Building a life in art and film. A chat with Craftwork Projects, Brighton.
One of the real pleasures of doing this blog is hearing about real gems of creativity that take place in this wonderful city. When Craftwork Projects got in touch about 3 months ago, I have to say that I had never heard of this brilliant company, but had seen their work in Clash of the Titans and Skyfall, all built by residents of the city [the opening scene at the top of this post had sets and effects mastered by Ian Zawadzki, just one member of Craftwork Projects].
Established in 2009, Craftwork Projects is the brainchild of Keziah Barton-White and Ian Zawadzki, a couple originally from Windsor and Wimbledon respectively, but living in Brighton for the past 7 years.
As Keziah said: “It’s a long schlep to go back and forward to the studios [in Shepperton] all the time, and there are lots of creative and artistic people in Brighton. We wanted to bring some of the processes down here.”
They moved into their impressive space in New England Street, just off London Road (or, “The Shoreditch of Brighton” as Ian calls it), 2 years ago. Here, Ian and Keziah have found a huge creative space that they can create their work from that will also tap into the amount of creative talent present in Brighton.
Asking about how they found the space, Ian said: “I was driving down the road and noticed the space and thought it was perfect. It was just next to a paint shop, opposite a brewers [“Hooray! Paint and beer!” we both exclaim] but also just down the road from New England House, and all of the creative companies based in there.”
Though it represents a large capital investment, the thing that impressed me the most about this was the love and creativity you can feel in the space. Their psychology of simply enjoying the moment and their work is something tangible that other artists can certainly learn from. These are working artists that make a living out of doing what they do, and as they joked, hopefully leave some time to make their own.
Ian and Keziah have both worked in the film industry for 20 years, with Ian’s first creative opportunity on Fifth Element, and Keziah doing work experience for a studio at the age of 14. They met through the film industry, now they live and work together, as well as having a child together. Together they have formed Craftwork Projects utilising each other’s skills perfectly. Keziah’s skills as a producer, also working for musical companies organising tours, and Ian’s as a maker is noticeable even in the makeup of the building, from the quiet office upstairs to the huge making space downstairs.
Beyond their work on films, Craftwork Projects have branched out in the past few years creating pieces of furniture, bespoke and specialised interiors and now their own artwork. In the studio at the moment they have some tables which they are creating with Aroe and Will Blood, and they are always open to artists or makers to collaborate with.
Ian said: “The film industry is a very closed shop, generally people don’t really get access to the inner workings of how you build high end film sets. We use these skills in different settings for example in clubs and restaurants, where they have been ‘scenically treated’, to create environments.”
He then showed me some of the brickwork on MDF that they do and the feature wall work - all incredibly detailed and convincing. On a practical level it represents a quicker turnaround time for businesses, being able to get that “brickwork look” without costly making times, and the inevitable problems of working with a material like brick. Instead you can have a MDF board made to look uncannily like brick and then simply pin it up. Their experience of working on films like Skyfall, where they had to make a rubber roof of a train look like steel is applied for more conventional spaces.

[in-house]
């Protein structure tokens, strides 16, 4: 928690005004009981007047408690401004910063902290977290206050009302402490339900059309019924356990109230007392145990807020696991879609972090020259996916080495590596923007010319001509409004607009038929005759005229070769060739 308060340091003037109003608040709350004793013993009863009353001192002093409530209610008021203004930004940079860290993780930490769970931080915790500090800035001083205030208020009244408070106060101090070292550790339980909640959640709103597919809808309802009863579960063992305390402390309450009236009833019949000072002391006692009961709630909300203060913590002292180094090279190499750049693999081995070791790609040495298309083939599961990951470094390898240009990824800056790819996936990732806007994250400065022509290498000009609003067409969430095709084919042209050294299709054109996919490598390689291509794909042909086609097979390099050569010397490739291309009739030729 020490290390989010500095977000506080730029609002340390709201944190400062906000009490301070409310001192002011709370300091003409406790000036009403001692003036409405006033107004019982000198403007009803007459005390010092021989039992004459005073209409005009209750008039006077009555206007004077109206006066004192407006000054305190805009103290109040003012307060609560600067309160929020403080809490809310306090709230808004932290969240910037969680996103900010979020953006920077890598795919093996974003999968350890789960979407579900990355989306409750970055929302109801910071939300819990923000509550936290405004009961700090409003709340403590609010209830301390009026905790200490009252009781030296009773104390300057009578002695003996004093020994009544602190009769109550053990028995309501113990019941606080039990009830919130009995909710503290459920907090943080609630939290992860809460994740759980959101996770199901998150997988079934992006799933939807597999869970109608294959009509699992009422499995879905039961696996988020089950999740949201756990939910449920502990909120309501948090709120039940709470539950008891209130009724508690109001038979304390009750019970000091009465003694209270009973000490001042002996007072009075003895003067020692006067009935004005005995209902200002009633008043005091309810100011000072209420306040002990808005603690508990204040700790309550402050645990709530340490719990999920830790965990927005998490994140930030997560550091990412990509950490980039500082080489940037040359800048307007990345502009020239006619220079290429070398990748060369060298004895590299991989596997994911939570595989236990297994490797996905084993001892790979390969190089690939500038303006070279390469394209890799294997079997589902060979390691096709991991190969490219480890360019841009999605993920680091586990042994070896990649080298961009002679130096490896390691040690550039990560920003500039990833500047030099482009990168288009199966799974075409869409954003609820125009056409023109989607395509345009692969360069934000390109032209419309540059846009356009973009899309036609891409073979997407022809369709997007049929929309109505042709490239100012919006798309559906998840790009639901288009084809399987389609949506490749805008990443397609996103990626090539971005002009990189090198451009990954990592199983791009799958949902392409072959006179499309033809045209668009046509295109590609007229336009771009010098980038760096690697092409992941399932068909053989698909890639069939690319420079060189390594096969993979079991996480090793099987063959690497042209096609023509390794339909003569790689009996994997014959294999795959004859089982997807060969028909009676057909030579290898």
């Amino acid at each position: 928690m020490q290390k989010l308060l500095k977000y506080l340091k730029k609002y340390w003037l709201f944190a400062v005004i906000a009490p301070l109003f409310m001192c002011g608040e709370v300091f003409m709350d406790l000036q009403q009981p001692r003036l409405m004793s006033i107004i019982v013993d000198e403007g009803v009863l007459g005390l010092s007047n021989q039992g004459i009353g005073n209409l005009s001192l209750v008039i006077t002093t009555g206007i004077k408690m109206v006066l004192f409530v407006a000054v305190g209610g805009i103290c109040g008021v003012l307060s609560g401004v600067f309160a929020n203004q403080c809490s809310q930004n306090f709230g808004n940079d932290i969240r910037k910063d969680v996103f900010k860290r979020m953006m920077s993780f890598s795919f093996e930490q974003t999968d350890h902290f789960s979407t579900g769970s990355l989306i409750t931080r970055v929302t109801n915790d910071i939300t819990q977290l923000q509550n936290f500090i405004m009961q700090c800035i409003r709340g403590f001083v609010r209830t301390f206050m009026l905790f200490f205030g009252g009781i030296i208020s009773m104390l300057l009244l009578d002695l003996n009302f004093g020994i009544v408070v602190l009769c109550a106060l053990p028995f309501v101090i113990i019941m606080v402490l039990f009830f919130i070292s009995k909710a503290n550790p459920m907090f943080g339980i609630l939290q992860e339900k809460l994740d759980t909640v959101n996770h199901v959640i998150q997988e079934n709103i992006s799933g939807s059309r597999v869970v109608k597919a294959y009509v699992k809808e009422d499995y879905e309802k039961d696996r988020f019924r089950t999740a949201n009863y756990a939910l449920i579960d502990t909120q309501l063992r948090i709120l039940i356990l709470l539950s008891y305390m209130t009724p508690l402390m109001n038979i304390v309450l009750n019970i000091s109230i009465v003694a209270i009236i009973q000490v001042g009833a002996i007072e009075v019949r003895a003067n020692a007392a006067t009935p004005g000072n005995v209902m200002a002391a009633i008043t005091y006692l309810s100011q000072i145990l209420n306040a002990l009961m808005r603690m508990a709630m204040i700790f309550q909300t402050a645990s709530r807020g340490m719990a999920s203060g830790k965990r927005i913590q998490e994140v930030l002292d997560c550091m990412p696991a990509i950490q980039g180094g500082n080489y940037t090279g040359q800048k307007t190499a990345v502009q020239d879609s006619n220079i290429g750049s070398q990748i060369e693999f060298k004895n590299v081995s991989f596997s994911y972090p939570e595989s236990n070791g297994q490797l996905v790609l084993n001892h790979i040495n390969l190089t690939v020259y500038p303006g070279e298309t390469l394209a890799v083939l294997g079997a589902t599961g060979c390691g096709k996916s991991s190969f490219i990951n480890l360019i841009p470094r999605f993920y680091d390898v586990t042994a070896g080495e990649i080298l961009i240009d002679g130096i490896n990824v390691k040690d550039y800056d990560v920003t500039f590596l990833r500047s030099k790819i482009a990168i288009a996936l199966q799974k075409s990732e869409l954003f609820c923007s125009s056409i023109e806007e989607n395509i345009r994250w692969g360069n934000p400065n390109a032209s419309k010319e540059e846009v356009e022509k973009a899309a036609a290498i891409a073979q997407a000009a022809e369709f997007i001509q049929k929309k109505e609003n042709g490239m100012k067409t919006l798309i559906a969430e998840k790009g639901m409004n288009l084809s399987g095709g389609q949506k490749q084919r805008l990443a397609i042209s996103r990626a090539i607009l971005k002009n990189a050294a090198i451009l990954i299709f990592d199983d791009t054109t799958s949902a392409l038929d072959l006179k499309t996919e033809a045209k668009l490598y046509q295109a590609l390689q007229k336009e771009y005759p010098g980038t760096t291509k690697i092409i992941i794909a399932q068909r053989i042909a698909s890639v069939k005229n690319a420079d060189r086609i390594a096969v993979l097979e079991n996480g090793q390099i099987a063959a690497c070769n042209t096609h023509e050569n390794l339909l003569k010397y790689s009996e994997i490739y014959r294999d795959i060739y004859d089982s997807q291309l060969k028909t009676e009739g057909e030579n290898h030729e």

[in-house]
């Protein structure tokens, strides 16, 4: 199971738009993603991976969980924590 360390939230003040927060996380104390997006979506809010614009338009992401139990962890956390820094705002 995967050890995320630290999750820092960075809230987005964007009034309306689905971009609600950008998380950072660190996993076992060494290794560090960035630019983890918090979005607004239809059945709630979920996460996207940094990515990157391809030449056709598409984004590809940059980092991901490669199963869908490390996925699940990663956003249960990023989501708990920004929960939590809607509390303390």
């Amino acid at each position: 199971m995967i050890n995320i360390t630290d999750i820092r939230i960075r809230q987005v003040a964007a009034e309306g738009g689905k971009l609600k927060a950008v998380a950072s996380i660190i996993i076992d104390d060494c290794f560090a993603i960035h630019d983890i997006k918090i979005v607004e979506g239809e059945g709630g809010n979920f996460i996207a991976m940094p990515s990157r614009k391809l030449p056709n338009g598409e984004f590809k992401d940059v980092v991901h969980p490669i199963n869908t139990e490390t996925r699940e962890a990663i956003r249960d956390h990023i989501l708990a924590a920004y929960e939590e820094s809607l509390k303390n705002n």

Moving forward through 2016 their plan is to reach out more to the community. They are very open to ideas for collaborations with artists, with their tables simply being one example.
As Ian said: “Anyone who is interested in doing an idea, please just come over!”
They also give back to the community, with opportunities open to anyone looking to gain a bit of experience (though obviously time is limited so only can do so much!), inviting groups of students in for Q & A sessions, and one of their new ideas is to create “brick art” using their fake brick facades and collaborating with artists to create originals. A potentially exciting project that artists can test themselves with professionals in specialised materials not accessible to many people in the world.
Finally, they had lots of advice for anyone going into the film/artistic industry which can be applied anywhere:
As Keziah said: “Go in and have your eyes open. To survive in the film industry you have to be a dynamic, thick-skinned person because you will be stabbed in the back. Don’t be squeamish and just muscle your way in. You have to go and do it and just push. If one director/producer says no, move onto the next one.
If someone turns you down it’s not a negative thing, they could just be too full, too crewed. You just have to approach and keep on doing it.”
Ian recalled a couple of examples from his own varied career: “I’ve been doing it 15 years. I can remember 5 years ago waiting for a phone call to tell me whether or not I’m going to Morocco for 4 months or not. It doesn’t matter how long you’ve been doing it, it always feels like a first day as you don’t know what you’re doing next. It doesn’t get much easier as it is life of a freelance. For Skyfall I was having a glass of wine on the weekend, got a phone call and then Monday, I was on a plane to Turkey.”
Craftwork Projects are based at 5a New England Street, just off London Road. So if you have any ideas, please contact them on their email firstname.lastname@example.org or call 01273 386924, you can find out more about them at http://www.craftworkprojects.com/.